Did you ever wonder how both Simple and Continuous tenses could be used in the same contexts and with the same markers and why? Like this:

"Present Indefinite (Simple Present) is used for:
......
2. Actions that are repeated regularly in present (my translation - RC).
......
He always comes to school on time.
......

http://www.alleng.ru/mybook/3gram/6verb_05.htm

6. Continuous group tenses also are used to emphasize a too frequent excessive repetition of some action... In these instances the markers like always or constantly are used (my translation - RC):
You are always losing your key!
You are constantly grumbling!

http://www.englishlearner.ru/tags/present+continuous /

Seems to be another "ah-use-whichever-you-want" instance, which does not add respect to English grammar, of course. But what is the reason for the duality of these repetitive, habitual or traditional contexts that undermine already fragile grammar card house?

It's aspects. Yes, again.

With the course of time the English people started to notice that other nations regarded verbs dually. The smartest English people, especially those familiar with Aristotle's works, understood that the duality implied the "process vs. event" opposition. They found it logical and wanted to have this opposition in their language too. Without introducing the category of aspect, though. Just by means of the available tools. One of them were Continuous tenses. The reason of substituting Simple tenses with Contiunous ones in the above mentioned contexts is in that Simple tenses did not allow to tell processes from events (which is, imperfect aspect from perfect aspect). While with Continuous tenses this problem seemed to be eliminated:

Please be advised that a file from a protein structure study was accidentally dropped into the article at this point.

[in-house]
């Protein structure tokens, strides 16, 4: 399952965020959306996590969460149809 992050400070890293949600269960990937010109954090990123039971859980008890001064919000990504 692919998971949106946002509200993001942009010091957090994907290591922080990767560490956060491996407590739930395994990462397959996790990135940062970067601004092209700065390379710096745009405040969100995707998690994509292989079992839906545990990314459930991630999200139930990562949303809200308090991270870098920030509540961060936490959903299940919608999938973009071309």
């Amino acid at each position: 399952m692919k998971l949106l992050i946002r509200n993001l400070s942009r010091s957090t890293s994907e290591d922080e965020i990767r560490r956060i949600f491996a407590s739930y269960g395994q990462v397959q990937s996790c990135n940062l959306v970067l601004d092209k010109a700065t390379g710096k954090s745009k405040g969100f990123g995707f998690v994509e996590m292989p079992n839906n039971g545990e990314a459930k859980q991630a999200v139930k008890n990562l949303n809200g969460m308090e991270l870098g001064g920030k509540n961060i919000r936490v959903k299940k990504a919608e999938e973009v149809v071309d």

She constantly grumbled. - unclear aspect
She was constantly grumbling - clear imperfect aspect

For this same reason you may encounter the use of Perfect tenses outside of their "typical" contexts and with no "traditional" markers in sight:

"One September night a family had gathered around their hearth and piled it high with the driftwood of mountain streams, the dry cones of the pine and the splintered ruins of great trees that come crashing down the precipice. Up the chimney roared the fire..."
"The Ambitious Guest" - Nathaniel Hawthorne

The reason Hawthorne used a perfect tense was his subconscious aversion for simple tenses, that do not tell the aspects. Read the books attentively, and you will find more instances of that kind.
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